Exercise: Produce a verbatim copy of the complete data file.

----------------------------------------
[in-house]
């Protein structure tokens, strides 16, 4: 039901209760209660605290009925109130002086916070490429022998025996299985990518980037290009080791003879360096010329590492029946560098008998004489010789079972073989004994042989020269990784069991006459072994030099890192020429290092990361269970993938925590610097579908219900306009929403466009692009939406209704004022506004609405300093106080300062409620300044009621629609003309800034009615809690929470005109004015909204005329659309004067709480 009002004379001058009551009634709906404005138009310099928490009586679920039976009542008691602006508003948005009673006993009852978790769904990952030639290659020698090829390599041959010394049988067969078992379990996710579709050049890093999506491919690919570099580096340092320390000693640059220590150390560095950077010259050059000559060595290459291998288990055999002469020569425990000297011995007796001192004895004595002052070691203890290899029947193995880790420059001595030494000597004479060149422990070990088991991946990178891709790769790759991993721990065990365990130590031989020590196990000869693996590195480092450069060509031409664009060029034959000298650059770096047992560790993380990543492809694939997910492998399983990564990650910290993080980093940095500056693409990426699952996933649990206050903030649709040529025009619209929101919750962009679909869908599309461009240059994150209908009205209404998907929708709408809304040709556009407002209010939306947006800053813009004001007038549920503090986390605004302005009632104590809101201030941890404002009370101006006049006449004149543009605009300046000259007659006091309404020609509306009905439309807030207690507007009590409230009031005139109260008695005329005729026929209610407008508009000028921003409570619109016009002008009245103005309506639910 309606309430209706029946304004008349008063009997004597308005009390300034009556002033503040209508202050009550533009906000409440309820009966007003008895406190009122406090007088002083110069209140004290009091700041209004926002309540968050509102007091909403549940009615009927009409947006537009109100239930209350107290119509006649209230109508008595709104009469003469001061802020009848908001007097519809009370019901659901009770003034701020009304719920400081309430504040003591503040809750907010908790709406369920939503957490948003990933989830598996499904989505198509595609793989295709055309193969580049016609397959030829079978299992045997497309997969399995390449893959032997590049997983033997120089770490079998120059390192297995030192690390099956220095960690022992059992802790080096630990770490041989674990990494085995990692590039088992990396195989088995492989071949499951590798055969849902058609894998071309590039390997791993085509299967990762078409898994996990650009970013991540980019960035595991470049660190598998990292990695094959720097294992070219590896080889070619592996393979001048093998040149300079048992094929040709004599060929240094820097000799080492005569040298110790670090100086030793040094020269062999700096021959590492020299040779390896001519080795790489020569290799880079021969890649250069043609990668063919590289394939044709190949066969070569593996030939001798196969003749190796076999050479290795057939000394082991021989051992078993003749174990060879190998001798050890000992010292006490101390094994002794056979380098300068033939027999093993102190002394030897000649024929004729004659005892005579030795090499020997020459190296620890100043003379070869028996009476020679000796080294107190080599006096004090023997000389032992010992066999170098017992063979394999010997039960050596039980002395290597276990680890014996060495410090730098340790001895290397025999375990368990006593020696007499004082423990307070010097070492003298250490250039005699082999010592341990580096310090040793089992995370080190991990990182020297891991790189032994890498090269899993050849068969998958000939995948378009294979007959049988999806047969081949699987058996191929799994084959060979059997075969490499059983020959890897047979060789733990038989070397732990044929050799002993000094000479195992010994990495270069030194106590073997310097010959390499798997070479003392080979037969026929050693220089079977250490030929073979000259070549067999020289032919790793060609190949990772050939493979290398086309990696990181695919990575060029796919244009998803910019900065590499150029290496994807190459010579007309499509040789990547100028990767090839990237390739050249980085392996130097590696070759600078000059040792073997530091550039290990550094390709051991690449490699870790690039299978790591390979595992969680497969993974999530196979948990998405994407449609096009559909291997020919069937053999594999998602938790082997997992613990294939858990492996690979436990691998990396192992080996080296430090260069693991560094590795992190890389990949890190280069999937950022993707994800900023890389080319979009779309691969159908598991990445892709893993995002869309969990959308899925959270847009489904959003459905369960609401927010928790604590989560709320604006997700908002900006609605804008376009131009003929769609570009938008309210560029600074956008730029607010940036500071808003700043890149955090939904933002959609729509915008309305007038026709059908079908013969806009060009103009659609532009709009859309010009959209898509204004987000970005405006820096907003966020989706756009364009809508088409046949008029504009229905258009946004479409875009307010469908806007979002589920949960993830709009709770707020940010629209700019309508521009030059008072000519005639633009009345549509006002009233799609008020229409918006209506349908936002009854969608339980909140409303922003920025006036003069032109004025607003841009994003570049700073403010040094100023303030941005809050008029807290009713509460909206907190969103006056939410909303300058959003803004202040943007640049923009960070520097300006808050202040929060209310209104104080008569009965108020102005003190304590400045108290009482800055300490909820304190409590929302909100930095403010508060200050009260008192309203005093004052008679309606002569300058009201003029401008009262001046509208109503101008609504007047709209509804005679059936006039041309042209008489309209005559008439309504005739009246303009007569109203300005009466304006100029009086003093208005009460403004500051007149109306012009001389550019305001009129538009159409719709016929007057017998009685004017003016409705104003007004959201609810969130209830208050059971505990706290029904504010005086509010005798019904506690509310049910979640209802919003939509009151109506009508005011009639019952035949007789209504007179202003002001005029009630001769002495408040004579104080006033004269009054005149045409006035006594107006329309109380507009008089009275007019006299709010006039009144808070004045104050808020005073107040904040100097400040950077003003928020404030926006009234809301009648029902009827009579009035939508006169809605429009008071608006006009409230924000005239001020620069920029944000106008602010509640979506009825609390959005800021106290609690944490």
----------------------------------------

[in-house]
């Protein structure tokens, strides 16, 4: 039901209760209660605290009925109130002086916070490429022998025996299985990518980037290009080791003879360096010329590492029946560098008998004489010789079972073989004994042989020269990784069991006459072994030099890192020429290092990361269970993938925590610097579908219900306009929403466009692009939406209704004022506004609405300093106080300062409620300044009621629609003309800034009615809690929470005109004015909204005329659309004067709480 009002004379001058009551009634709906404005138009310099928490009586679920039976009542008691602006508003948005009673006993009852978790769904990952030639290659020698090829390599041959010394049988067969078992379990996710579709050049890093999506491919690919570099580096340092320390000693640059220590150390560095950077010259050059000559060595290459291998288990055999002469020569425990000297011995007796001192004895004595002052070691203890290899029947193995880790420059001595030494000597004479060149422990070990088991991946990178891709790769790759991993721990065990365990130590031989020590196990000869693996590195480092450069060509031409664009060029034959000298650059770096047992560790993380990543492809694939997910492998399983990564990650910290993080980093940095500056693409990426699952996933649990206050903030649709040529025009619209929101919750962009679909869908599309461009240059994150209908009205209404998907929708709408809304040709556009407002209010939306947006800053813009004001007038549920503090986390605004302005009632104590809101201030941890404002009370101006006049006449004149543009605009300046000259007659006091309404020609509306009905439309807030207690507007009590409230009031005139109260008695005329005729026929209610407008508009000028921003409570619109016009002008009245103005309506639910 309606309430209706029946304004008349008063009997004597308005009390300034009556002033503040209508202050009550533009906000409440309820009966007003008895406190009122406090007088002083110069209140004290009091700041209004926002309540968050509102007091909403549940009615009927009409947006537009109100239930209350107290119509006649209230109508008595709104009469003469001061802020009848908001007097519809009370019901659901009770003034701020009304719920400081309430504040003591503040809750907010908790709406369920939503957490948003990933989830598996499904989505198509595609793989295709055309193969580049016609397959030829079978299992045997497309997969399995390449893959032997590049997983033997120089770490079998120059390192297995030192690390099956220095960690022992059992802790080096630990770490041989674990990494085995990692590039088992990396195989088995492989071949499951590798055969849902058609894998071309590039390997791993085509299967990762078409898994996990650009970013991540980019960035595991470049660190598998990292990695094959720097294992070219590896080889070619592996393979001048093998040149300079048992094929040709004599060929240094820097000799080492005569040298110790670090100086030793040094020269062999700096021959590492020299040779390896001519080795790489020569290799880079021969890649250069043609990668063919590289394939044709190949066969070569593996030939001798196969003749190796076999050479290795057939000394082991021989051992078993003749174990060879190998001798050890000992010292006490101390094994002794056979380098300068033939027999093993102190002394030897000649024929004729004659005892005579030795090499020997020459190296620890100043003379070869028996009476020679000796080294107190080599006096004090023997000389032992010992066999170098017992063979394999010997039960050596039980002395290597276990680890014996060495410090730098340790001895290397025999375990368990006593020696007499004082423990307070010097070492003298250490250039005699082999010592341990580096310090040793089992995370080190991990990182020297891991790189032994890498090269899993050849068969998958000939995948378009294979007959049988999806047969081949699987058996191929799994084959060979059997075969490499059983020959890897047979060789733990038989070397732990044929050799002993000094000479195992010994990495270069030194106590073997310097010959390499798997070479003392080979037969026929050693220089079977250490030929073979000259070549067999020289032919790793060609190949990772050939493979290398086309990696990181695919990575060029796919244009998803910019900065590499150029290496994807190459010579007309499509040789990547100028990767090839990237390739050249980085392996130097590696070759600078000059040792073997530091550039290990550094390709051991690449490699870790690039299978790591390979595992969680497969993974999530196979948990998405994407449609096009559909291997020919069937053999594999998602938790082997997992613990294939858990492996690979436990691998990396192992080996080296430090260069693991560094590795992190890389990949890190280069999937950022993707994800900023890389080319979009779309691969159908598991990445892709893993995002869309969990959308899925959270847009489904959003459905369960609401927010928790604590989560709320604006997700908002900006609605804008376009131009003929769609570009938008309210560029600074956008730029607010940036500071808003700043890149955090939904933002959609729509915008309305007038026709059908079908013969806009060009103009659609532009709009859309010009959209898509204004987000970005405006820096907003966020989706756009364009809508088409046949008029504009229905258009946004479409875009307010469908806007979002589920949960993830709009709770707020940010629209700019309508521009030059008072000519005639633009009345549509006002009233799609008020229409918006209506349908936002009854969608339980909140409303922003920025006036003069032109004025607003841009994003570049700073403010040094100023303030941005809050008029807290009713509460909206907190969103006056939410909303300058959003803004202040943007640049923009960070520097300006808050202040929060209310209104104080008569009965108020102005003190304590400045108290009482800055300490909820304190409590929302909100930095403010508060200050009260008192309203005093004052008679309606002569300058009201003029401008009262001046509208109503101008609504007047709209509804005679059936006039041309042209008489309209005559008439309504005739009246303009007569109203300005009466304006100029009086003093208005009460403004500051007149109306012009001389550019305001009129538009159409719709016929007057017998009685004017003016409705104003007004959201609810969130209830208050059971505990706290029904504010005086509010005798019904506690509310049910979640209802919003939509009151109506009508005011009639019952035949007789209504007179202003002001005029009630001769002495408040004579104080006033004269009054005149045409006035006594107006329309109380507009008089009275007019006299709010006039009144808070004045104050808020005073107040904040100097400040950077003003928020404030926006009234809301009648029902009827009579009035939508006169809605429009008071608006006009409230924000005239001020620069920029944000106008602010509640979506009825609390959005800021106290609690944490």